In India, over longer time horizons, money is made or lost in individual stocks whose performance does not have much to do with what the broad market does
My practised answer to the casual social question “What do you do?" is, “I work for a bank." The answer is factually correct yet it says nothing about what I actually do. I have got varied reactions to this answer, ranging from ‘How lucky to get a government job in these times’ to ‘You look nothing like the suave investment bankers in Karan Johar movies’, and I generally just nod my head. The real reason why I don’t divulge what I actually do is because of the question that follows: “Market kya lagta hai (what does the market look like)?" This question has been my nemesis—at interviews as well as social gatherings. I really don’t think in terms of market levels and normally I don’t have a strong view on where the market is headed, but under societal pressure I regurgitate something about earnings and liquidity and macro and head straight for the buffet.
On a serious note, “Market kya lagta hai?", at least in the Indian context, is a futile preoccupation. Sample this: MSCI India barely produced any return in dollar terms for 10 years between November 2007 and November 2017. If, in November 2007, one had gazed at the crystal ball and said that the market would yield nothing for the next 10 years, the statement would have been apocalyptic, but that’s what actually happened. And not even the staunchest bear would describe the last 10 years in Indian equity markets as apocalyptic.
That’s because over longer time horizons, money is made or lost in individual stocks whose performance does not have much to do with what the broad market does. Despite the lost decade for the headline index, 86 stocks, with market capitalization in excess of $500 million, quintupled over that time frame (multiplying five times in 10 years implies a healthy compound annual growth rate, or CAGR, of over 17%) (Chart 1). We keep reiterating that our basic unit of thinking is stocks and not market averages. Like all investors, we own stocks in our portfolio and not index futures, which is why we do not obsess too much about broad market earnings and broad market valuations.
There are a few other things to notice in Chart 1. At 425, India has the second largest number of stocks among emerging markets, with a market cap in excess of $500 million, second only to the Chinese mainland market. Even developed markets like Germany and France have a lower number of such listings. This breadth of stock listings means there is a bigger pond to fish in for a bottom-up stock picker than, say, in a market like Russia or Mexico having less than 100 such stocks.
While the decadal index returns for most emerging markets, including India, have been close to zero, there was stock-picking succour in India as over 20% ( 86 stocks) of the said 425 stocks quintupled in that time frame. This is by far the best percentage for all emerging and developed markets. Thus, India not only offers a big pond to fish in but also a large number of fat fish in that pond. If we reduce the decadal hurdle rate to 12% CAGR, i.e. tripling in 10 years instead of quintupling, then over a third of the 425 stocks met that criteria in the last decade—a percentage that should whet any stock-picker’s appetite.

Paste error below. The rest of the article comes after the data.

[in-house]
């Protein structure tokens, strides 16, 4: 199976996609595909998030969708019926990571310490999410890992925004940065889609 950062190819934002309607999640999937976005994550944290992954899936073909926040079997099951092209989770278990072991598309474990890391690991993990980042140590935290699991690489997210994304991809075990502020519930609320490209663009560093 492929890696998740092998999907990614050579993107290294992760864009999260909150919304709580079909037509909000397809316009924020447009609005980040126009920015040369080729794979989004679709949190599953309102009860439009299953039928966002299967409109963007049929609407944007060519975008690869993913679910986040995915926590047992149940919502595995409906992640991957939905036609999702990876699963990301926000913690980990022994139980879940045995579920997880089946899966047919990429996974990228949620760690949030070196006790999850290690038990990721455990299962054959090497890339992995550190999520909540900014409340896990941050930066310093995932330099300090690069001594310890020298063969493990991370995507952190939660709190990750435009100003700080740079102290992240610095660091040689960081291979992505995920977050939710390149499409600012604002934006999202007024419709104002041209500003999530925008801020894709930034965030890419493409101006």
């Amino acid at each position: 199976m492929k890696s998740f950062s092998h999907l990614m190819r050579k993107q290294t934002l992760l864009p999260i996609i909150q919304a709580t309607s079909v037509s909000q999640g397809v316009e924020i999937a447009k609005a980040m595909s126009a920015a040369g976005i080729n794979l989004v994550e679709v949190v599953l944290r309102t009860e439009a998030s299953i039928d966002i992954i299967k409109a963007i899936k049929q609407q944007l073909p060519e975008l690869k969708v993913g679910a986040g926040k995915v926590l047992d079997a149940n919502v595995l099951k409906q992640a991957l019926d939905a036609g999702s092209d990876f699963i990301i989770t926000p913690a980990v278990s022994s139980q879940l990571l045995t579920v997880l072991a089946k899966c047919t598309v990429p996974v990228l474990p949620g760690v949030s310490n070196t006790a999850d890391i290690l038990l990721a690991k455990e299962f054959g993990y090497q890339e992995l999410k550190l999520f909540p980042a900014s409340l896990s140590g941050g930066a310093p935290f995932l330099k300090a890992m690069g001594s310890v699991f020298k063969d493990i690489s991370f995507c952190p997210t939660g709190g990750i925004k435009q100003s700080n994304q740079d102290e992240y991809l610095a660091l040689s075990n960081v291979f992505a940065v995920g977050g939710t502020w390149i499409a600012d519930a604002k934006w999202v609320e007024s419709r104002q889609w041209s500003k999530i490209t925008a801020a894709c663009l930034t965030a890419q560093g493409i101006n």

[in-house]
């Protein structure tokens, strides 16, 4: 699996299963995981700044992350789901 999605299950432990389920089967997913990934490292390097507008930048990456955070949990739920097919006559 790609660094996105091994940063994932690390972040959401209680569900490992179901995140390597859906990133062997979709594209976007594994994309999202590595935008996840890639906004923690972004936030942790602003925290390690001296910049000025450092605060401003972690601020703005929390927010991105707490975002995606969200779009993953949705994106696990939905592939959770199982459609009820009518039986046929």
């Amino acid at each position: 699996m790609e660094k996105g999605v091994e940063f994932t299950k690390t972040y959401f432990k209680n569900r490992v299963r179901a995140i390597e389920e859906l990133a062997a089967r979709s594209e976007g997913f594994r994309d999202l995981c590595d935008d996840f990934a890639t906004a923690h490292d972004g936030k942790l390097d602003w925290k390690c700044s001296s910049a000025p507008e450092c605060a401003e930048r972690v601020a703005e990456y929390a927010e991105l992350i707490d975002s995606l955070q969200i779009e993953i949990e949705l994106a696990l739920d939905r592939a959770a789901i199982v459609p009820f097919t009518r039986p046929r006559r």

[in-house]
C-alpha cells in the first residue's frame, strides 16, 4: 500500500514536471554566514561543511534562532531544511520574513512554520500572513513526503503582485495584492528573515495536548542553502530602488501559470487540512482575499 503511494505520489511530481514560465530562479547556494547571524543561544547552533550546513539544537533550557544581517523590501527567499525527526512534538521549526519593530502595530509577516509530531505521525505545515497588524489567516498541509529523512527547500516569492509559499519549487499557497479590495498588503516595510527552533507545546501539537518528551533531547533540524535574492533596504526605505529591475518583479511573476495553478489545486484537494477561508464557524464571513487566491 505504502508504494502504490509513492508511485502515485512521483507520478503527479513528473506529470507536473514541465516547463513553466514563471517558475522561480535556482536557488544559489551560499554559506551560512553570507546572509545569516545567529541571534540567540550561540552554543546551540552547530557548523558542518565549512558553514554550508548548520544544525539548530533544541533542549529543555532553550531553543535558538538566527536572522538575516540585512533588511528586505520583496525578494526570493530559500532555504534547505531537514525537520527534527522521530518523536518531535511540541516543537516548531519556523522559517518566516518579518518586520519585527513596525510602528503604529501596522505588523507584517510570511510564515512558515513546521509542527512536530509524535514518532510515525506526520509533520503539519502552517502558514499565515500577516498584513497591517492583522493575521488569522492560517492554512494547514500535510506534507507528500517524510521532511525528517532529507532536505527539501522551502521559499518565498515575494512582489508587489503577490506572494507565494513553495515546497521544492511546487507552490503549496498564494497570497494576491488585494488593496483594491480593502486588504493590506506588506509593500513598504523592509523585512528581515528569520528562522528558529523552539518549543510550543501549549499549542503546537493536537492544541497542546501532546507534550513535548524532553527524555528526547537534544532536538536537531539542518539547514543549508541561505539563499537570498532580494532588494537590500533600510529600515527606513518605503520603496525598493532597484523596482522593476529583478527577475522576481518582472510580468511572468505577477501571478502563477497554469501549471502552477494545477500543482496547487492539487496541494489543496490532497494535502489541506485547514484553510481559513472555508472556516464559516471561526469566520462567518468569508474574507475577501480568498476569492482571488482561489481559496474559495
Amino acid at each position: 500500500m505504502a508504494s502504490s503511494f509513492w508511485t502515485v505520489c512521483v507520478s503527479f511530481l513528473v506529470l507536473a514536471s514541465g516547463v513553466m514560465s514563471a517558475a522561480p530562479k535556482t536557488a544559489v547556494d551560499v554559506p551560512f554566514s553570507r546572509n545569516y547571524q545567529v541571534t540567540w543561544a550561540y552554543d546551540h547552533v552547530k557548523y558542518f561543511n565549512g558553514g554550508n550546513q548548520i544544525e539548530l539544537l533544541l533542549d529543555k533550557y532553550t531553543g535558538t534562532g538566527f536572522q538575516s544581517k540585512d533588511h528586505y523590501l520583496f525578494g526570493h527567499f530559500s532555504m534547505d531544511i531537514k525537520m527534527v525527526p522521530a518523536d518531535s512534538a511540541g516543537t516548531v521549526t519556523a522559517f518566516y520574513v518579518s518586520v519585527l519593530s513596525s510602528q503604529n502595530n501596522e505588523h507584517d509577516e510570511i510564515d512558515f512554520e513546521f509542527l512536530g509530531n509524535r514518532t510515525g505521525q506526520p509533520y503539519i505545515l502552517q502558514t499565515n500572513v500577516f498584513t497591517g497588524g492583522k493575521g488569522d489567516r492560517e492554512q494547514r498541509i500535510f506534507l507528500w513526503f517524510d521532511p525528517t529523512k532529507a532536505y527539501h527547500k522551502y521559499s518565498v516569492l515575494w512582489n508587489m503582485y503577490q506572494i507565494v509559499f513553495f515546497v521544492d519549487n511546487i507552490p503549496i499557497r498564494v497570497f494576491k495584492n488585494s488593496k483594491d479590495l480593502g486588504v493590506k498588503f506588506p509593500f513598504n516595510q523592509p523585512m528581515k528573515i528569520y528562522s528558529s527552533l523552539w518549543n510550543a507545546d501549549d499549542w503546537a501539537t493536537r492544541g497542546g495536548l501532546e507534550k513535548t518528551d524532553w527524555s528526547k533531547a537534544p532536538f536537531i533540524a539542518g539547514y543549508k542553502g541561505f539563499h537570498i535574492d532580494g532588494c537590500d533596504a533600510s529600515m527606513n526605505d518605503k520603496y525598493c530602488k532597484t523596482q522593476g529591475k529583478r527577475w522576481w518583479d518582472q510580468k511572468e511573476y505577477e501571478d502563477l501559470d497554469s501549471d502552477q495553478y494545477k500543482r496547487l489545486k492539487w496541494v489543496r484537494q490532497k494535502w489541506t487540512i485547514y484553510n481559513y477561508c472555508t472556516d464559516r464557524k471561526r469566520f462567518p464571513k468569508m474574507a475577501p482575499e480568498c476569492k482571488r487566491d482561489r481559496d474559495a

With any such analysis, one has to be careful of starting points, and it is useful to check whether the returns that have been generated in one time frame hold true for other time frames as well. Of the 86 stocks that quintupled in 10 years ( 17%+ CAGR) we looked for persistency as to how many of those doubled in the last three years (26% + CAGR) and tripled in the last five years (25%+ CAGR ). Of the 86 stocks, more than half, i.e. 45 stocks, met all three criteria (Chart 2). This implies that there is much better persistency in stock returns in India than in some of the other emerging markets.
For instance, the Chinese mainland market, despite having 94 stocks that have quintupled in 10 years, has just 25 stocks showing consistent returns, which implies that returns tend to get generated in short, swift bursts and if you miss those bursts, the point-to-point returns may not be as attractive. Such markets, unlike India, need more nimble-footed timing to capture those bursts, book profits and then move on to the next idea. In India, on the other hand, a buy and hold strategy works quite nicely. This might also be the reason why mean reversion strategies haven’t paid off here and some of the performing stocks have kept doing well despite high headline valuations.
This underlines the futility of obsessing over the question, “Market kya lagta hai?", provided you have a long enough time horizon for which you want to invest in India. We should consider ourselves really fortunate in that we get to invest in one of the few places in the world that is fertile ground for bottom-up work and rewards the patient stock-picker handsomely. It is infuriating when business news channels and retail brokerages egg investors on to adopt the ‘Buy Today, Sell Tomorrow’ tactic, popularly known as BTST, despite the great odds that India offers for patient investing.
A serious investor’s time is better spent analysing industry structures, understanding businesses, growth and capital characteristics and ensuring that one gets in at a reasonable price to protect against analytical mistakes. Unfortunately, this skill set can’t be developed by watching business news.
Swanand Kelkar is with Morgan Stanley Investment Management. These are his personal views.
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